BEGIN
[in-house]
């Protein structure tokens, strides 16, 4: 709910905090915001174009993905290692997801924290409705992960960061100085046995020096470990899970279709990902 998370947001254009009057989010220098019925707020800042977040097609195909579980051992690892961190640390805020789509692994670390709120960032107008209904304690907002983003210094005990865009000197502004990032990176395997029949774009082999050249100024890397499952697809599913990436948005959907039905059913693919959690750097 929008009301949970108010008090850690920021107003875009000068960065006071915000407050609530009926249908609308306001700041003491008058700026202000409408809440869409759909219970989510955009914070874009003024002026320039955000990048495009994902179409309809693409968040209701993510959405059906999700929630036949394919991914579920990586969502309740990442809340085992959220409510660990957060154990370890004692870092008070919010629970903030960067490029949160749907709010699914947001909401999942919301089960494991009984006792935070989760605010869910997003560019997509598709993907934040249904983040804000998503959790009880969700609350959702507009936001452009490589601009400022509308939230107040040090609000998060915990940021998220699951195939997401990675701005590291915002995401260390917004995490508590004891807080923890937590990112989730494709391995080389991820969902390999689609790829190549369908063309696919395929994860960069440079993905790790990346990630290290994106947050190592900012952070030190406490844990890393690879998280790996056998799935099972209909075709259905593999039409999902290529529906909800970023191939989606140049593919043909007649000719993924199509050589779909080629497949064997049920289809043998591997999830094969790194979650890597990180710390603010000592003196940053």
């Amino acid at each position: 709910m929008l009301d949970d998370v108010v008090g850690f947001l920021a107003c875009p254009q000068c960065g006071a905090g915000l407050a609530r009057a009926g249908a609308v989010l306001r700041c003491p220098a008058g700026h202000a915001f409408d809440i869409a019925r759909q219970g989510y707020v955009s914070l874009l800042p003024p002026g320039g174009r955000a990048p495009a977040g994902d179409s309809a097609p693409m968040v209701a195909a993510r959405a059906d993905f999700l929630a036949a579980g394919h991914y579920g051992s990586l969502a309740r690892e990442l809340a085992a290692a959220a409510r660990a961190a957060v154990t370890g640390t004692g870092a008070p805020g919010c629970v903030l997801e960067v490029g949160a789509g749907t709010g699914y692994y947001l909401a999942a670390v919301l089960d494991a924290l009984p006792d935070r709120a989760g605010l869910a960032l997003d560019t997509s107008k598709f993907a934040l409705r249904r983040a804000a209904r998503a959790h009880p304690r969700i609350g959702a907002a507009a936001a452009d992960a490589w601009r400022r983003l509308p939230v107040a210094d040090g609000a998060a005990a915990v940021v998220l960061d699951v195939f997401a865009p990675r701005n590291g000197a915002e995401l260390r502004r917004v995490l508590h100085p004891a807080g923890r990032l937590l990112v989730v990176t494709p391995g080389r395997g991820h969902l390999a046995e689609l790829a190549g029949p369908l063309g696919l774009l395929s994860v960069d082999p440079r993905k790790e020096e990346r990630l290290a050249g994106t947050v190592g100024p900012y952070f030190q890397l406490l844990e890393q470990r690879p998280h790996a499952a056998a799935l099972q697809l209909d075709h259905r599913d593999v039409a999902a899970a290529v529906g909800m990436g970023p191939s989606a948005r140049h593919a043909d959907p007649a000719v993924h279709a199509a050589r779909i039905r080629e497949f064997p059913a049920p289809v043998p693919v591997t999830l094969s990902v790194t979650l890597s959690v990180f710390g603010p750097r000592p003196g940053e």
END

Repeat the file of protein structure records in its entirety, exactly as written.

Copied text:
[in-house]
């Protein structure tokens, strides 16, 4: 709910905090915001174009993905290692997801924290409705992960960061100085046995020096470990899970279709990902 998370947001254009009057989010220098019925707020800042977040097609195909579980051992690892961190640390805020789509692994670390709120960032107008209904304690907002983003210094005990865009000197502004990032990176395997029949774009082999050249100024890397499952697809599913990436948005959907039905059913693919959690750097 929008009301949970108010008090850690920021107003875009000068960065006071915000407050609530009926249908609308306001700041003491008058700026202000409408809440869409759909219970989510955009914070874009003024002026320039955000990048495009994902179409309809693409968040209701993510959405059906999700929630036949394919991914579920990586969502309740990442809340085992959220409510660990957060154990370890004692870092008070919010629970903030960067490029949160749907709010699914947001909401999942919301089960494991009984006792935070989760605010869910997003560019997509598709993907934040249904983040804000998503959790009880969700609350959702507009936001452009490589601009400022509308939230107040040090609000998060915990940021998220699951195939997401990675701005590291915002995401260390917004995490508590004891807080923890937590990112989730494709391995080389991820969902390999689609790829190549369908063309696919395929994860960069440079993905790790990346990630290290994106947050190592900012952070030190406490844990890393690879998280790996056998799935099972209909075709259905593999039409999902290529529906909800970023191939989606140049593919043909007649000719993924199509050589779909080629497949064997049920289809043998591997999830094969790194979650890597990180710390603010000592003196940053």
């Amino acid at each position: 709910m929008l009301d949970d998370v108010v008090g850690f947001l920021a107003c875009p254009q000068c960065g006071a905090g915000l407050a609530r009057a009926g249908a609308v989010l306001r700041c003491p220098a008058g700026h202000a915001f409408d809440i869409a019925r759909q219970g989510y707020v955009s914070l874009l800042p003024p002026g320039g174009r955000a990048p495009a977040g994902d179409s309809a097609p693409m968040v209701a195909a993510r959405a059906d993905f999700l929630a036949a579980g394919h991914y579920g051992s990586l969502a309740r690892e990442l809340a085992a290692a959220a409510r660990a961190a957060v154990t370890g640390t004692g870092a008070p805020g919010c629970v903030l997801e960067v490029g949160a789509g749907t709010g699914y692994y947001l909401a999942a670390v919301l089960d494991a924290l009984p006792d935070r709120a989760g605010l869910a960032l997003d560019t997509s107008k598709f993907a934040l409705r249904r983040a804000a209904r998503a959790h009880p304690r969700i609350g959702a907002a507009a936001a452009d992960a490589w601009r400022r983003l509308p939230v107040a210094d040090g609000a998060a005990a915990v940021v998220l960061d699951v195939f997401a865009p990675r701005n590291g000197a915002e995401l260390r502004r917004v995490l508590h100085p004891a807080g923890r990032l937590l990112v989730v990176t494709p391995g080389r395997g991820h969902l390999a046995e689609l790829a190549g029949p369908l063309g696919l774009l395929s994860v960069d082999p440079r993905k790790e020096e990346r990630l290290a050249g994106t947050v190592g100024p900012y952070f030190q890397l406490l844990e890393q470990r690879p998280h790996a499952a056998a799935l099972q697809l209909d075709h259905r599913d593999v039409a999902a899970a290529v529906g909800m990436g970023p191939s989606a948005r140049h593919a043909d959907p007649a000719v993924h279709a199509a050589r779909i039905r080629e497949f064997p059913a049920p289809v043998p693919v591997t999830l094969s990902v790194t979650l890597s959690v990180f710390g603010p750097r000592p003196g940053e």